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Talent Shortages Are Magnifying The Need For Improving Employee Experience
by Daniel Newman | August 23, 2021
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What do you do when you run out of talent? That’s a problem now being felt especially in the tech industry, where a lack of skilled IT workers — especially in cloud field — could cause digital transformation to stall in its tracks. We all know that the recent pandemic forced many businesses to move their operations to the cloud to allow employees to work from home. But the talent sector itself wasn’t necessarily ready for the demand.

The “talent problem” will have widespread ramifications. Studies show some 40 percent of organizations are looking for a third-party to help with their cloud projects, leading to project delays and frustration overall. But for the big tech and enterprise software companies — AWS, Microsoft, Salesforce, Oracle, and SAP to name a few—further delays could also impact their long-term growth strategies. After all, it’s difficult to pitch new products to your customers if they’re still stuck looking for contractors to help them with the last product you rolled out. I remain bullish that tech will innovate their way out of long-term issues related to talent shortages, but the short-term holes will need to be plugged.

Still, as much as tech as getting hit with the recent talent shortage, it’s not the only industry facing a lack of job applicants. It’s estimated that by 2030, more than 85 million jobs will go unfilled, leading to more than US$8 trillion in unrealized revenue—$2 trillion for the United States alone. This includes industries like hospitality, retail, and manufacturing—industries where pay and perks haven’t quite kept up with cost of living—or employee expectations. Think about that for a second: 85 million jobs going empty in an era when most of us worried robots would make human work irrelevant.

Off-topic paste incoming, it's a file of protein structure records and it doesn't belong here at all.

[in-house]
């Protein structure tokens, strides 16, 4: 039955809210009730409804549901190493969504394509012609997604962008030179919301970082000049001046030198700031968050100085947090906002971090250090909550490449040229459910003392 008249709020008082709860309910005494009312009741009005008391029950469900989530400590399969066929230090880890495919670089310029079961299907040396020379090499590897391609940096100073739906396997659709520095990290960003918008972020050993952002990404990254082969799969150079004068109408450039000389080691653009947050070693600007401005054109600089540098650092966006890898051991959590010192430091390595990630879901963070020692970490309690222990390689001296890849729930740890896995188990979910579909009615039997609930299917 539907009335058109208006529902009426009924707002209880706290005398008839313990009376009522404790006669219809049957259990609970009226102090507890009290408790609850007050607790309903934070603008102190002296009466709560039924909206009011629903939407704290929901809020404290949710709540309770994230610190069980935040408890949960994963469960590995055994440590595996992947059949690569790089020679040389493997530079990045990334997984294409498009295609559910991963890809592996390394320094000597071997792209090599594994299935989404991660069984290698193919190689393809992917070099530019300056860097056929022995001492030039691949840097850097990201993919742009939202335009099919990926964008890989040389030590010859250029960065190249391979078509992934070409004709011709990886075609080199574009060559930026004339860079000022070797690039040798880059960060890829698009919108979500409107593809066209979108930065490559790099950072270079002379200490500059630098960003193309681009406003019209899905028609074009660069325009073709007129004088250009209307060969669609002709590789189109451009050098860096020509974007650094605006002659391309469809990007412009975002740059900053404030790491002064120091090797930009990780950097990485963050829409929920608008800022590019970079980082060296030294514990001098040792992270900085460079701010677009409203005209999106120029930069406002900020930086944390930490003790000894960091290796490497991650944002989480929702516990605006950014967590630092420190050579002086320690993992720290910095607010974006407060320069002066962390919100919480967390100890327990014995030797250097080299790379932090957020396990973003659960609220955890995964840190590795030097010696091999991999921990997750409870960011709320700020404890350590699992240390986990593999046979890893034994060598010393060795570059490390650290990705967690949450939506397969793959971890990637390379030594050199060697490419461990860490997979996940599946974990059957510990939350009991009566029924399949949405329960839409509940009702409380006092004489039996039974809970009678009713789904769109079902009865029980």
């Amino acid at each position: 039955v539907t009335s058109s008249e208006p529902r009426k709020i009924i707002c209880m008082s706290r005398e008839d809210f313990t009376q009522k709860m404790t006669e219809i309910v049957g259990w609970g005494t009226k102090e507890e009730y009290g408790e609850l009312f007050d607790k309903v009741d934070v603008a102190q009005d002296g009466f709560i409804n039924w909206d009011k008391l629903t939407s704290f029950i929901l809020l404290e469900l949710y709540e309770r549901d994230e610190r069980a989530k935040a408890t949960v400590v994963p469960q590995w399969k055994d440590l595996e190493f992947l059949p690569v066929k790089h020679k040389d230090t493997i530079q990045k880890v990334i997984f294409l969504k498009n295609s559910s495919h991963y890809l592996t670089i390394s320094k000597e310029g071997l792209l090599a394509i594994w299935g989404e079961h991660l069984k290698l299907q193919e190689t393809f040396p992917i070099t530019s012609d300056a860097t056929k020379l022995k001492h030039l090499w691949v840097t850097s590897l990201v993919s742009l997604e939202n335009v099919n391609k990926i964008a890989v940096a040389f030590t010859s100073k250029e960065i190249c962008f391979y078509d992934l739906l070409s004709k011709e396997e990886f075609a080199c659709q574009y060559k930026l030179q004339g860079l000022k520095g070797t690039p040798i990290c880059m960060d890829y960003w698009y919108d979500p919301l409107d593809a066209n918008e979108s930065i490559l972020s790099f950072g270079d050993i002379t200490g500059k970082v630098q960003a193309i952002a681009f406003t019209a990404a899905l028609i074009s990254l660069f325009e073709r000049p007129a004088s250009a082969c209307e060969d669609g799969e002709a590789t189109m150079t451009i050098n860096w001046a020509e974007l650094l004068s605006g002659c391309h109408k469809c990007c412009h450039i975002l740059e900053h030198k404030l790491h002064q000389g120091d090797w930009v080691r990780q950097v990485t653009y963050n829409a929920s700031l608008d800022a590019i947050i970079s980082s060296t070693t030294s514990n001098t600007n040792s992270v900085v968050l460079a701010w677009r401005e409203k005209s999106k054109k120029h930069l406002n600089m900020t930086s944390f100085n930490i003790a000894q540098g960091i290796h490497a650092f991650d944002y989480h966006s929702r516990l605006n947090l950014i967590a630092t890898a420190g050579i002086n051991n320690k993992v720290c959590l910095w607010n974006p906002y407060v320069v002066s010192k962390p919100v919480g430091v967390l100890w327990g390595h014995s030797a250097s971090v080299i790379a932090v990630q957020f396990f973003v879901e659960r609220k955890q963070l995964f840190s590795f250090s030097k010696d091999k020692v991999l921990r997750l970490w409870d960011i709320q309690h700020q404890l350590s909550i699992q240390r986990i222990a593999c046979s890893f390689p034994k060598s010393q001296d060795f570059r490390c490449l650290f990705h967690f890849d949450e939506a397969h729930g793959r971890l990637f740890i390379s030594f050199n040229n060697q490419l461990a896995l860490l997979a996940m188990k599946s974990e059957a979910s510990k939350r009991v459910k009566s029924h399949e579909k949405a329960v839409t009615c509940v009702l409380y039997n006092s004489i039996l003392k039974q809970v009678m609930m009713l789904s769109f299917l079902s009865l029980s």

Honestly, this is a weird time. There’s no requestion about it. Some call this the great job “mismatch”—an unprecedented moment when there are 9.2 million jobs open following a once-in-a-lifetime jobs decline due to the global pandemic, only to see so many jobs going vacant. Perhaps it’s not as essential to understand why this great mismatch is occurring as it is to focus on what businesses might do to pre-empt the damage.

What Would It Take to End the Great Resignation?

I truly believe one of the most critical thing businesses need to do today—whether they are in tech, retail, or any other segment of the global marketplace—is take a good, hard look at employee experience and how their enterprise measures up to what employee really want right now.

Recent reports show more than 40 percent of employees are considering quitting or changing professions this year. In fact, 4 million people quit their jobs in April How do you prevent your company from being deserted? Keep your employees happy.

The thing is, during the pandemic, employee expectations changed. First, employees saw that many industries could keep churning thanks to Microsoft Teams, Zoom, Webex and other collaboration tools keeping our meetings and connectivity intact—in fact, we became more productive. And, in many cases, they were given lots of new perks like an opportunity to work from home, given a budget for office furniture, in many cases given mental health support or even Peloton memberships to maintain their physical wellbeing. Some even took the opportunity to move away altogether — abandoning the long and exhausting commute to live somewhere cheaper, quieter, more enjoyable. At the time, employers accepted that because—what else could they do? They needed to adjust. They needed to pivot. That involved being flexible for their workforce. But now, the pandemic is starting to subside—albeit at an erratic pace Employers want to go back to business as usual. And employees—they aren’t having it.

Thus, if you want to avoid the great resignation, the most important thing you can do is allow your employees to guide you as to how you return to the post-pandemic world. That means: